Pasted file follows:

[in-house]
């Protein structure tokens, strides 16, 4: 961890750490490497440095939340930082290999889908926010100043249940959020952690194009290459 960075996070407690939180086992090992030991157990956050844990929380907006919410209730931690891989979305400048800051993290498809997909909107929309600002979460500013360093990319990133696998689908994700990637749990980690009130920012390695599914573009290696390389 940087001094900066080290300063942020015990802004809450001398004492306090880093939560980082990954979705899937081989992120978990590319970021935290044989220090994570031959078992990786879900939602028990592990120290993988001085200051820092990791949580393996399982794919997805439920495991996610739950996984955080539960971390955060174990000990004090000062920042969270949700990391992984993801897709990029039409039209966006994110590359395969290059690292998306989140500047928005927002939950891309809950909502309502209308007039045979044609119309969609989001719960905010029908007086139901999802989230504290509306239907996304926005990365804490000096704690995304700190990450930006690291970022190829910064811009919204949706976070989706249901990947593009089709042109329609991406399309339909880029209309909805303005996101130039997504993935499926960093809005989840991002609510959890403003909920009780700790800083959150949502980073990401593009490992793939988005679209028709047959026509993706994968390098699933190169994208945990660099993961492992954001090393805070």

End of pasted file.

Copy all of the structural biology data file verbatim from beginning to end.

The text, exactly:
[in-house]
């Protein structure tokens, strides 16, 4: 961890750490490497440095939340930082290999889908926010100043249940959020952690194009290459 960075996070407690939180086992090992030991157990956050844990929380907006919410209730931690891989979305400048800051993290498809997909909107929309600002979460500013360093990319990133696998689908994700990637749990980690009130920012390695599914573009290696390389 940087001094900066080290300063942020015990802004809450001398004492306090880093939560980082990954979705899937081989992120978990590319970021935290044989220090994570031959078992990786879900939602028990592990120290993988001085200051820092990791949580393996399982794919997805439920495991996610739950996984955080539960971390955060174990000990004090000062920042969270949700990391992984993801897709990029039409039209966006994110590359395969290059690292998306989140500047928005927002939950891309809950909502309502209308007039045979044609119309969609989001719960905010029908007086139901999802989230504290509306239907996304926005990365804490000096704690995304700190990450930006690291970022190829910064811009919204949706976070989706249901990947593009089709042109329609991406399309339909880029209309909805303005996101130039997504993935499926960093809005989840991002609510959890403003909920009780700790800083959150949502980073990401593009490992793939988005679209028709047959026509993706994968390098699933190169994208945990660099993961492992954001090393805070």